How Explicit Writing Instruction Can Compensate for Gaps in Background Knowledge

Natalie Wexler

Natalie Wexler

Education Writer and Author


Release Date: Tuesday, July 5, 2022

Writing is potentially the most powerful lever we have for building knowledge and improving reading comprehension. It can uncover gaps in background knowledge that prevent students from accessing grade-level material. And, because writing helps new information stick, it can also boost students’ academic performance.

But writing is the most difficult thing we ask students to do. If inexperienced writers are asked to write at length, they can easily become overwhelmed as they juggle everything from spelling to word choice to organizing their thoughts. And if students are asked to write only about personal experience or topics in a separate writing curriculum, writing won’t help them acquire the knowledge they need to succeed in school.

Join this informative podcast as we talk with esteemed researcher and author Natalie Wexler. She will share ways to make writing less overwhelming by starting at the sentence level and how to include writing activities in the content of the core curriculum. This is an approach that shouldn’t be limited to English classes. It can have powerful effects in any subject—and at any grade level.

 

Guest Presenter

Natalie Wexler

Natalie Wexler is an education writer and the author of The Knowledge Gap: The Hidden Cause of America’s Broken Education System—And How to Fix It (Avery 2019). She is also the co-author, with Judith C. Hochman, of The Writing Revolution: A Guide to Advancing Thinking Through Writing in All Subjects and Grades (Jossey-Bass, 2017), and a senior contributor to the education channel on Forbes.com. Her newsletter, Minding the Gap, on Substack, is available for free. Click here to view past posts and subscribe.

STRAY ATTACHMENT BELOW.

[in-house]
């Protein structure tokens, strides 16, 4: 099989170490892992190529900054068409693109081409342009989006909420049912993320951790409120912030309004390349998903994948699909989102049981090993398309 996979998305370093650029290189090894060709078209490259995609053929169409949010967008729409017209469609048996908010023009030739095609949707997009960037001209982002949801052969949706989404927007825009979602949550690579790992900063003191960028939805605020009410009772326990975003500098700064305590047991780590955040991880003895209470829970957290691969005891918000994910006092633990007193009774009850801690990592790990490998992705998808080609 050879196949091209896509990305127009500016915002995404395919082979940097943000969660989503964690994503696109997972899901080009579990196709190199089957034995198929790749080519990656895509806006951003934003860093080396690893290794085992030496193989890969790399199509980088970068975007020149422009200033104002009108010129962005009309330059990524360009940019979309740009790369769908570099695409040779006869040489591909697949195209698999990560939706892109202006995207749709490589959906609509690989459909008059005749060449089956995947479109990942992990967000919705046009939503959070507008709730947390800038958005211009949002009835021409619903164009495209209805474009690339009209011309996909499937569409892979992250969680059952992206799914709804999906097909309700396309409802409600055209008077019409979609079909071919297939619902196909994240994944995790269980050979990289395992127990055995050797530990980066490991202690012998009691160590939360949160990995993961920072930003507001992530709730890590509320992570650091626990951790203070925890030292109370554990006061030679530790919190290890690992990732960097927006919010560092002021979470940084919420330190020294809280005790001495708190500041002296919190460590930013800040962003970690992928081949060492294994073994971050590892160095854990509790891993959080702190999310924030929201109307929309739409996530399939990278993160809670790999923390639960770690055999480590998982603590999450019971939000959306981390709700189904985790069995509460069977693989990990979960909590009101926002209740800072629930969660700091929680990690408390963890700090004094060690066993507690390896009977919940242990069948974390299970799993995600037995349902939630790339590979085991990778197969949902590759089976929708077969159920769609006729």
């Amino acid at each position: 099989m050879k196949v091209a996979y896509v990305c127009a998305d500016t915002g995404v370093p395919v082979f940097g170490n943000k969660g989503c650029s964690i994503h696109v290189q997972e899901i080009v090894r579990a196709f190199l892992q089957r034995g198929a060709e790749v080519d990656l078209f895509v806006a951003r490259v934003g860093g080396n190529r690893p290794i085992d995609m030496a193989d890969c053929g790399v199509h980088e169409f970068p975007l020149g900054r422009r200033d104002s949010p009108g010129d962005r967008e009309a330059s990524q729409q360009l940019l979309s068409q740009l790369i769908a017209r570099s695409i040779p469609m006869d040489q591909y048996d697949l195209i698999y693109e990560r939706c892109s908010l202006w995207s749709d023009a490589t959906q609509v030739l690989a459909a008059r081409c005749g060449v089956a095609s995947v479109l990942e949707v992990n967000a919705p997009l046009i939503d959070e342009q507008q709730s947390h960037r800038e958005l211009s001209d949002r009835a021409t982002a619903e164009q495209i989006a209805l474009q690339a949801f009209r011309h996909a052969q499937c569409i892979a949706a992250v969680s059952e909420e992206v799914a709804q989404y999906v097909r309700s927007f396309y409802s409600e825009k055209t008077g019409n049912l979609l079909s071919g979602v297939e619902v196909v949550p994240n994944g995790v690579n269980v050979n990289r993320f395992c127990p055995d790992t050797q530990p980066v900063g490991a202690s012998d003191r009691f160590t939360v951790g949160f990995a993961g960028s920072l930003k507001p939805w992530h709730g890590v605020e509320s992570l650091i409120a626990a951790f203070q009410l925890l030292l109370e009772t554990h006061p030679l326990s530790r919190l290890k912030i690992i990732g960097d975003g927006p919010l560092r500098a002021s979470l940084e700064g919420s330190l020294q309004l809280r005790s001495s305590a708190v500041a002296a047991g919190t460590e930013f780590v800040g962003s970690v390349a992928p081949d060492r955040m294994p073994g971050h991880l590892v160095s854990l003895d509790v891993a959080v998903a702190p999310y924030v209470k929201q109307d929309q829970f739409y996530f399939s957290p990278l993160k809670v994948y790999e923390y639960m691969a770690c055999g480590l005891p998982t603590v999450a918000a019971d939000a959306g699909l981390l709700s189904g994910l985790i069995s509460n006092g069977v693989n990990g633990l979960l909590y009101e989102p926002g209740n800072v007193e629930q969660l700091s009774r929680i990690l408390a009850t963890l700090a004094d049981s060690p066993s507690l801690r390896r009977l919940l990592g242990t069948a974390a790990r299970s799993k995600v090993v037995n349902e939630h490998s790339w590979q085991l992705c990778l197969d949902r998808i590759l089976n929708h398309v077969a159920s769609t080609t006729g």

Her articles and essays about education and other topics have appeared in The New York Times, The Washington Post, The Atlantic, The Wall Street Journal, the MIT Technology Review, The American Scholar, and other publications. She has spoken about education before a variety of groups and appeared on a number of TV and radio shows, including Morning Joe and NPR’s On Point and 1A.

She holds a Bachelor of Arts degree from Harvard University, a Master of Arts degree in history from the University of Sussex (UK), and a Juris Doctor degree from the University of Pennsylvania. She has worked as a reporter, a Supreme Court law clerk, a lawyer, and a legal historian. The author of three novels, she lives in Washington, D.C., with her husband and has two adult children.

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Transcript

Transcript

 

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